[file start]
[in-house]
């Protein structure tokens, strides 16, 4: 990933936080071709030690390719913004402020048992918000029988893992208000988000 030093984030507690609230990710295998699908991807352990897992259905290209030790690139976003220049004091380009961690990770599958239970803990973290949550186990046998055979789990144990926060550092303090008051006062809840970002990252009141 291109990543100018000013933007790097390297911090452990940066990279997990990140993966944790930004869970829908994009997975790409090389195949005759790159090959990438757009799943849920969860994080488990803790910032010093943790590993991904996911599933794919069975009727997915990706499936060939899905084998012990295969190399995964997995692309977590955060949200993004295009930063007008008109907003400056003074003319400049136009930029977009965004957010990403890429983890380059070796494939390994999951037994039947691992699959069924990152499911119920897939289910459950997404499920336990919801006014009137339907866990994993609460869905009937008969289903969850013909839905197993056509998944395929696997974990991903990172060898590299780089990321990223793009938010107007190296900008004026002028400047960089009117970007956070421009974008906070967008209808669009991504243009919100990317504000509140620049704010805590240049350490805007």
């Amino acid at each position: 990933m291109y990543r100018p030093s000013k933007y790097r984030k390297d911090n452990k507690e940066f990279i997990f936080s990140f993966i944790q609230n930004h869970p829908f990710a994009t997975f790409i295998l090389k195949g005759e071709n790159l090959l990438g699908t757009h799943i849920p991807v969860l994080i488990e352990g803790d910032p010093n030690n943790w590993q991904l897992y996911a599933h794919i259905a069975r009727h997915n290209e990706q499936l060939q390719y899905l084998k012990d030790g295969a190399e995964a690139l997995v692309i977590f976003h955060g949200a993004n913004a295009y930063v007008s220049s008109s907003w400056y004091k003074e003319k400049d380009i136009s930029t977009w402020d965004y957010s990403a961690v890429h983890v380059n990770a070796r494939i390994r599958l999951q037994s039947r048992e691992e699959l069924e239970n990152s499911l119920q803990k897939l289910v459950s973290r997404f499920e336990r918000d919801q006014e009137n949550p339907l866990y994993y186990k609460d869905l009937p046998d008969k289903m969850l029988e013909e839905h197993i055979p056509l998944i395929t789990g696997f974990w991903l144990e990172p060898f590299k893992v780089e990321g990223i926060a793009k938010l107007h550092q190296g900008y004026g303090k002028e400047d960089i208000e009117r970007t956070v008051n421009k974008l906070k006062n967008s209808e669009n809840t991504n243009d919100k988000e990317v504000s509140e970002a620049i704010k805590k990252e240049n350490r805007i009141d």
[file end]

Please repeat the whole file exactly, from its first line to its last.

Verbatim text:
[in-house]
């Protein structure tokens, strides 16, 4: 990933936080071709030690390719913004402020048992918000029988893992208000988000 030093984030507690609230990710295998699908991807352990897992259905290209030790690139976003220049004091380009961690990770599958239970803990973290949550186990046998055979789990144990926060550092303090008051006062809840970002990252009141 291109990543100018000013933007790097390297911090452990940066990279997990990140993966944790930004869970829908994009997975790409090389195949005759790159090959990438757009799943849920969860994080488990803790910032010093943790590993991904996911599933794919069975009727997915990706499936060939899905084998012990295969190399995964997995692309977590955060949200993004295009930063007008008109907003400056003074003319400049136009930029977009965004957010990403890429983890380059070796494939390994999951037994039947691992699959069924990152499911119920897939289910459950997404499920336990919801006014009137339907866990994993609460869905009937008969289903969850013909839905197993056509998944395929696997974990991903990172060898590299780089990321990223793009938010107007190296900008004026002028400047960089009117970007956070421009974008906070967008209808669009991504243009919100990317504000509140620049704010805590240049350490805007």
């Amino acid at each position: 990933m291109y990543r100018p030093s000013k933007y790097r984030k390297d911090n452990k507690e940066f990279i997990f936080s990140f993966i944790q609230n930004h869970p829908f990710a994009t997975f790409i295998l090389k195949g005759e071709n790159l090959l990438g699908t757009h799943i849920p991807v969860l994080i488990e352990g803790d910032p010093n030690n943790w590993q991904l897992y996911a599933h794919i259905a069975r009727h997915n290209e990706q499936l060939q390719y899905l084998k012990d030790g295969a190399e995964a690139l997995v692309i977590f976003h955060g949200a993004n913004a295009y930063v007008s220049s008109s907003w400056y004091k003074e003319k400049d380009i136009s930029t977009w402020d965004y957010s990403a961690v890429h983890v380059n990770a070796r494939i390994r599958l999951q037994s039947r048992e691992e699959l069924e239970n990152s499911l119920q803990k897939l289910v459950s973290r997404f499920e336990r918000d919801q006014e009137n949550p339907l866990y994993y186990k609460d869905l009937p046998d008969k289903m969850l029988e013909e839905h197993i055979p056509l998944i395929t789990g696997f974990w991903l144990e990172p060898f590299k893992v780089e990321g990223i926060a793009k938010l107007h550092q190296g900008y004026g303090k002028e400047d960089i208000e009117r970007t956070v008051n421009k974008l906070k006062n967008s209808e669009n809840t991504n243009d919100k988000e990317v504000s509140e970002a620049i704010k805590k990252e240049n350490r805007i009141d």